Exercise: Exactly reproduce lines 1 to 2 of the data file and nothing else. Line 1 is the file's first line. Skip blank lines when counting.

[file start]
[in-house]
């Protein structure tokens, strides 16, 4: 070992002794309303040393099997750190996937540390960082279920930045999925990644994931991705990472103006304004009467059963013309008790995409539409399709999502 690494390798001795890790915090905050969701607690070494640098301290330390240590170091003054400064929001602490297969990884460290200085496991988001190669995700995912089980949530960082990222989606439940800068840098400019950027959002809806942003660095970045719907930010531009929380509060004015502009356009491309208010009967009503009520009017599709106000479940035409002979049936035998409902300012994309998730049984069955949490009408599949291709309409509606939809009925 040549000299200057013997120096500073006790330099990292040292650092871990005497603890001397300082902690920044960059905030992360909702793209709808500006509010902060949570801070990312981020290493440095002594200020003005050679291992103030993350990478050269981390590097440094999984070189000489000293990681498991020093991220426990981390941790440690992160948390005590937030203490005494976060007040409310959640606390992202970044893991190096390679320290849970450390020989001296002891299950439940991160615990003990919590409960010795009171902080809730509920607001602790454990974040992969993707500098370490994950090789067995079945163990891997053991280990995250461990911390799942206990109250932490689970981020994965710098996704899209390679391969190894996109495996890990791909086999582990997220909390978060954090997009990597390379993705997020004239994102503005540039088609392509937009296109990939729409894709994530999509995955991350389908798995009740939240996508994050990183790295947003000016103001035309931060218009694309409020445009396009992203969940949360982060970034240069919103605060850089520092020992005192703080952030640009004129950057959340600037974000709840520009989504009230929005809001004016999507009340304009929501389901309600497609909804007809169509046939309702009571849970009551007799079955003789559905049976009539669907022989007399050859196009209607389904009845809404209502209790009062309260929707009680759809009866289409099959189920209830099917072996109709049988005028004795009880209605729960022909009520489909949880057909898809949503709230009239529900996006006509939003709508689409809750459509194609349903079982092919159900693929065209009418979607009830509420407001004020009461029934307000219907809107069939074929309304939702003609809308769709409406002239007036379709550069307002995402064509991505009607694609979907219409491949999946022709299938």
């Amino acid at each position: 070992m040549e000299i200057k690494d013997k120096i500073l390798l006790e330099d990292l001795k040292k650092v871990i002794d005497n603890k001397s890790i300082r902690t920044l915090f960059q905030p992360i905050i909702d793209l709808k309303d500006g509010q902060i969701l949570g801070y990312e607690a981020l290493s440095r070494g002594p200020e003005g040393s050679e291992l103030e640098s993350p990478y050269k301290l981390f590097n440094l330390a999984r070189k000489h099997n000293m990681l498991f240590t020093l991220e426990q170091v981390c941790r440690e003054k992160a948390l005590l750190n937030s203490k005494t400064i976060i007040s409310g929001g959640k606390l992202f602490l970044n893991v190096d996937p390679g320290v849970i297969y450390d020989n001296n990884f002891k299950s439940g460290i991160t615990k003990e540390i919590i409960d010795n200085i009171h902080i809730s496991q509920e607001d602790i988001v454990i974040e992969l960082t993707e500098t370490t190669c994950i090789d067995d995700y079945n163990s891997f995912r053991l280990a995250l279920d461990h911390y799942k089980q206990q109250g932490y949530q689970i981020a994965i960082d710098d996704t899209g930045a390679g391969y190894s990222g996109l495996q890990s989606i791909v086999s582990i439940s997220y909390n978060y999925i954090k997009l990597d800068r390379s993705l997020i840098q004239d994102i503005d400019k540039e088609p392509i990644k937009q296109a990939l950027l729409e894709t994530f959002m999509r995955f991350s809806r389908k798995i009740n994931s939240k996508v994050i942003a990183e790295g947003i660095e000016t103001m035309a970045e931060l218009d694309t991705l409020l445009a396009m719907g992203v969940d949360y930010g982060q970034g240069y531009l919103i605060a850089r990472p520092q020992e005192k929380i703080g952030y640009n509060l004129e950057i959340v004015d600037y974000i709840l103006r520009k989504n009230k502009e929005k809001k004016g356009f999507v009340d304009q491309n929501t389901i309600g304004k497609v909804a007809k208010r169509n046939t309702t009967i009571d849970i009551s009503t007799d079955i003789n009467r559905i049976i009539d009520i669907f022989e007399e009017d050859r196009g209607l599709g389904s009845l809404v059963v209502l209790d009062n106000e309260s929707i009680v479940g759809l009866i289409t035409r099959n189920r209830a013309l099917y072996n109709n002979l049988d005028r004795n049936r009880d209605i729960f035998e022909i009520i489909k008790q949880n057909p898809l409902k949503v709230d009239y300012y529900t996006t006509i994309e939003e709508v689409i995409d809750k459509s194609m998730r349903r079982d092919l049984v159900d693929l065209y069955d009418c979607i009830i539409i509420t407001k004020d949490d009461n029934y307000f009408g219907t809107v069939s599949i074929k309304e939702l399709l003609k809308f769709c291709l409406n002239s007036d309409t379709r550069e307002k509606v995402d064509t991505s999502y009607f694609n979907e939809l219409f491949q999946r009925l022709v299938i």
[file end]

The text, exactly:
[in-house]
């Protein structure tokens, strides 16, 4: 070992002794309303040393099997750190996937540390960082279920930045999925990644994931991705990472103006304004009467059963013309008790995409539409399709999502 690494390798001795890790915090905050969701607690070494640098301290330390240590170091003054400064929001602490297969990884460290200085496991988001190669995700995912089980949530960082990222989606439940800068840098400019950027959002809806942003660095970045719907930010531009929380509060004015502009356009491309208010009967009503009520009017599709106000479940035409002979049936035998409902300012994309998730049984069955949490009408599949291709309409509606939809009925 040549000299200057013997120096500073006790330099990292040292650092871990005497603890001397300082902690920044960059905030992360909702793209709808500006509010902060949570801070990312981020290493440095002594200020003005050679291992103030993350990478050269981390590097440094999984070189000489000293990681498991020093991220426990981390941790440690992160948390005590937030203490005494976060007040409310959640606390992202970044893991190096390679320290849970450390020989001296002891299950439940991160615990003990919590409960010795009171902080809730509920607001602790454990974040992969993707500098370490994950090789067995079945163990891997053991280990995250461990911390799942206990109250932490689970981020994965710098996704899209390679391969190894996109495996890990791909086999582990997220909390978060954090997009990597390379993705997020004239994102503005540039088609392509937009296109990939729409894709994530999509995955991350389908798995009740939240996508994050990183790295947003000016103001035309931060218009694309409020445009396009992203969940949360982060970034240069919103605060850089520092020992005192703080952030640009004129950057959340600037974000709840520009989504009230929005809001004016999507009340304009929501389901309600497609909804007809169509046939309702009571849970009551007799079955003789559905049976009539669907022989007399050859196009209607389904009845809404209502209790009062309260929707009680759809009866289409099959189920209830099917072996109709049988005028004795009880209605729960022909009520489909949880057909898809949503709230009239529900996006006509939003709508689409809750459509194609349903079982092919159900693929065209009418979607009830509420407001004020009461029934307000219907809107069939074929309304939702003609809308769709409406002239007036379709550069307002995402064509991505009607694609979907219409491949999946022709299938």